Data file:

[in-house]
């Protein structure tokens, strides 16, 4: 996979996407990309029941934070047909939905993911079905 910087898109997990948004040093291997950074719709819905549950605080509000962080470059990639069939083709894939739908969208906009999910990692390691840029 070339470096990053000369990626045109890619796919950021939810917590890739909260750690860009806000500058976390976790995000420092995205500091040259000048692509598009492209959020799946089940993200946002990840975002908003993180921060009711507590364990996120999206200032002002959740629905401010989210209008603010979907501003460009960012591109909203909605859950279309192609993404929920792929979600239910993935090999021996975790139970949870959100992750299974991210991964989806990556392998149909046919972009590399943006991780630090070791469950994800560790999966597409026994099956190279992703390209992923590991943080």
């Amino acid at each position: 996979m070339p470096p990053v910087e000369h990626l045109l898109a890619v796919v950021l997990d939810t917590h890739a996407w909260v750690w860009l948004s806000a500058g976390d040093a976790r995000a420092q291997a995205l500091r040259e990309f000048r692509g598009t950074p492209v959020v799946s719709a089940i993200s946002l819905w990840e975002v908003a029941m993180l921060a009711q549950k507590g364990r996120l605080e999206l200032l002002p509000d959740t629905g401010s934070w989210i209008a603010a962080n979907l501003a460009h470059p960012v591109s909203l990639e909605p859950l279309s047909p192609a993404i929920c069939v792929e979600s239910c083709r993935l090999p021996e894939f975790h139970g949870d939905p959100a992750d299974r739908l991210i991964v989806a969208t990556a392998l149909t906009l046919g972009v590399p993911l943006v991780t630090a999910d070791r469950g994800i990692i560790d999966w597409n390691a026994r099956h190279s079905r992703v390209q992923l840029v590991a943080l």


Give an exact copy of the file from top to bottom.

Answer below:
[in-house]
């Protein structure tokens, strides 16, 4: 996979996407990309029941934070047909939905993911079905 910087898109997990948004040093291997950074719709819905549950605080509000962080470059990639069939083709894939739908969208906009999910990692390691840029 070339470096990053000369990626045109890619796919950021939810917590890739909260750690860009806000500058976390976790995000420092995205500091040259000048692509598009492209959020799946089940993200946002990840975002908003993180921060009711507590364990996120999206200032002002959740629905401010989210209008603010979907501003460009960012591109909203909605859950279309192609993404929920792929979600239910993935090999021996975790139970949870959100992750299974991210991964989806990556392998149909046919972009590399943006991780630090070791469950994800560790999966597409026994099956190279992703390209992923590991943080």
């Amino acid at each position: 996979m070339p470096p990053v910087e000369h990626l045109l898109a890619v796919v950021l997990d939810t917590h890739a996407w909260v750690w860009l948004s806000a500058g976390d040093a976790r995000a420092q291997a995205l500091r040259e990309f000048r692509g598009t950074p492209v959020v799946s719709a089940i993200s946002l819905w990840e975002v908003a029941m993180l921060a009711q549950k507590g364990r996120l605080e999206l200032l002002p509000d959740t629905g401010s934070w989210i209008a603010a962080n979907l501003a460009h470059p960012v591109s909203l990639e909605p859950l279309s047909p192609a993404i929920c069939v792929e979600s239910c083709r993935l090999p021996e894939f975790h139970g949870d939905p959100a992750d299974r739908l991210i991964v989806a969208t990556a392998l149909t906009l046919g972009v590399p993911l943006v991780t630090a999910d070791r469950g994800i990692i560790d999966w597409n390691a026994r099956h190279s079905r992703v390209q992923l840029v590991a943080l």